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Economics (AS/A Level) at New College Swindon

Course description

We live in interesting times.  Rising housing costs, reduced social mobility combined with increased government debt and problems in the Euro zone and are central to the lives of everybody.  The A level Economics course focuses on real-world economic problems and gives you an understanding of many issues which will shape your life and the world.


While there is a prescribed syllabus to follow, its flexibility allows it to be closely related to the changing economic events.  We have been able to discuss highly topical issues such as:

  • Should the Government do more to stimulate the economy?
  • To what extent should the government cut the budget deficit?
  • How should the government respond to forces squeezing middle and lower income households which are increasing inequality and reducing social mobility?
  • What is the best policy for curbing binge drinking?
  • Will house prices continue to rise?  And, if so, is this a desirable outcome?
  • Was the government right to raise university tuition fees?
  • Should Greece leave the Euro-zone and should the UK leave the EU?
  • Should the government do more to protect the environment and what environmental policies would do least damage to the economy?


Studying economics gives helps you understand different ways of organising the state and business.  You will become an informed voter with solid awareness of how business and government decision-making.  Politicians will fear you because they will know that you will be able to challenge many of their opinions using the method of economics – logical thinking which is supported by evidence!

We use a lot of numerical data but debate is central to our teaching too – it’s about evaluating opposing views (two economists rarely agree on anything), distinguishing opinion from fact, recognising bias and gaining the confidence to make your own financial decisions.  There will be no excuse for not having an opinion but at the same time we will challenge your political and economic assumptions.

Course content

For pathway A: AQA A level Economics at both AS and A level the course is split into two parts.

  • Microeconomics which explores the behaviour of individuals, firms and markets.  The main focus to explore government policy with regards to competition and inequality as well as whether and how governments should intervene in different types of markets e.g. agricultural, health care, alcohol, petrol etc.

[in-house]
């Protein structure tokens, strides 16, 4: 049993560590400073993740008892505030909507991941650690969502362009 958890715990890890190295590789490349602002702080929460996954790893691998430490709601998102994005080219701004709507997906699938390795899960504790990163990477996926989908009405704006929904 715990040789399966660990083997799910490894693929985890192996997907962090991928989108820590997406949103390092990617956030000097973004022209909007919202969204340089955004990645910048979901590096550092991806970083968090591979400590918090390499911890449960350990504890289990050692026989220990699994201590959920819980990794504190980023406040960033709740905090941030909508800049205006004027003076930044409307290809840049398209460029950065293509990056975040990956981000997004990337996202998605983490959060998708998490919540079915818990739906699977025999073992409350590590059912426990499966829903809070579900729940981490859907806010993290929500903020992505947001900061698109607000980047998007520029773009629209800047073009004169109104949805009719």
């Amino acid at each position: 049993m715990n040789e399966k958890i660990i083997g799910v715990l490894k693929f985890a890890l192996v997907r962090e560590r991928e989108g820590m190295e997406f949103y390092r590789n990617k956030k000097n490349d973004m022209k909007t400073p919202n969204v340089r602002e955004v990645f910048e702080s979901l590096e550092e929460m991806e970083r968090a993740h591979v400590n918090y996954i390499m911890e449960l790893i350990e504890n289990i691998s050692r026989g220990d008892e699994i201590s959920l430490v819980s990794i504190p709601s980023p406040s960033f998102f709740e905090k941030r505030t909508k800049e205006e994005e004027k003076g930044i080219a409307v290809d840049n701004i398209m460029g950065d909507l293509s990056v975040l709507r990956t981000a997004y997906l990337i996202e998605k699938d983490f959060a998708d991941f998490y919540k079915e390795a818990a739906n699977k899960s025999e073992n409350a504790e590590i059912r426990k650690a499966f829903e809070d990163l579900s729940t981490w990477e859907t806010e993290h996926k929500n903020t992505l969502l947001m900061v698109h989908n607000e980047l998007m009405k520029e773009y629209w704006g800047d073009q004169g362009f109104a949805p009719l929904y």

• Macroeconomics which explores the national and international economy – exploring how governments can increase economic growth, reduce inflation and unemployment and deal with the recession and the problems of high government and consumer debt.  Increased emphasis is also given to the impact of financial markets, the money supply, exchange rates and global shocks and globalisation on economic performance.


For pathway B: Edexcel A level Economics B is split into 4 themes with Themes 1 and 2 studied at AS and all four themes studied at A level.

  • Theme 1 introduces students to markets, consumers and firms.
  • Theme 2 introduces students to the winder economic environment.
  • Theme 3 introduces students to the global economy
  • Theme 4 explores how markets work.

Entry requirements

You do not need to have studied Economics before however an interest in current affairs is important. We offer two pathways for A level Economics.  For the first pathway, following the AQA syllabus you will need to have 5 GCSEs including grade B in Mathematics and preferably a Grade B in English Language.  For the second pathway following the Edexcel Economics B specification you will need to have 5 GCSEs including grade C in English Language and grade C in Mathematics.


Both pathways involve sitting tow exams as AS level in the first year and three exams for the A level in the second year with no coursework.  The AS exam is a standalone qualification and does not contribute to the A level grade.


For pathway A (AQA) at AS level the style of assessment uses multiple choice and data response questions.  This is similar for the A level exams in the second year but with increased emphasis on essay questions as well.  For pathway B all questions are based around case studies based on real business contexts with a range of shorter and longer written questions with increased emphasis on questions requiring more extended answers at A level.

Future opportunities

Economics, confronts you every day if you open a newspaper or watch the news.  All governments must have an economic policy and Economists at the Treasury advice them on how to achieve their goals.  Economists are also employed in the City by banks and financial institutions for their ability to evaluate the prospects for the economy and identify business investment opportunities.  Economics also has direct relevance to many careers in as business management and accounting, banking and even – teaching.  It is useful for the media, politics – think you can do a better job than the prime minister one day? – here is where you begin to find out.


Many of our students combine Economics with Business Studies and other social sciences – Sociology, Politics, History and Geography.  Many go on to study it at university where the subject can become increasingly mathematical, therefore many (but not all) universities require an A level in Mathematics to do an Economics degree.

How to apply

If you want to apply for this course, you will need to contact New College Swindon directly.

Last updated date: 28 April 2016

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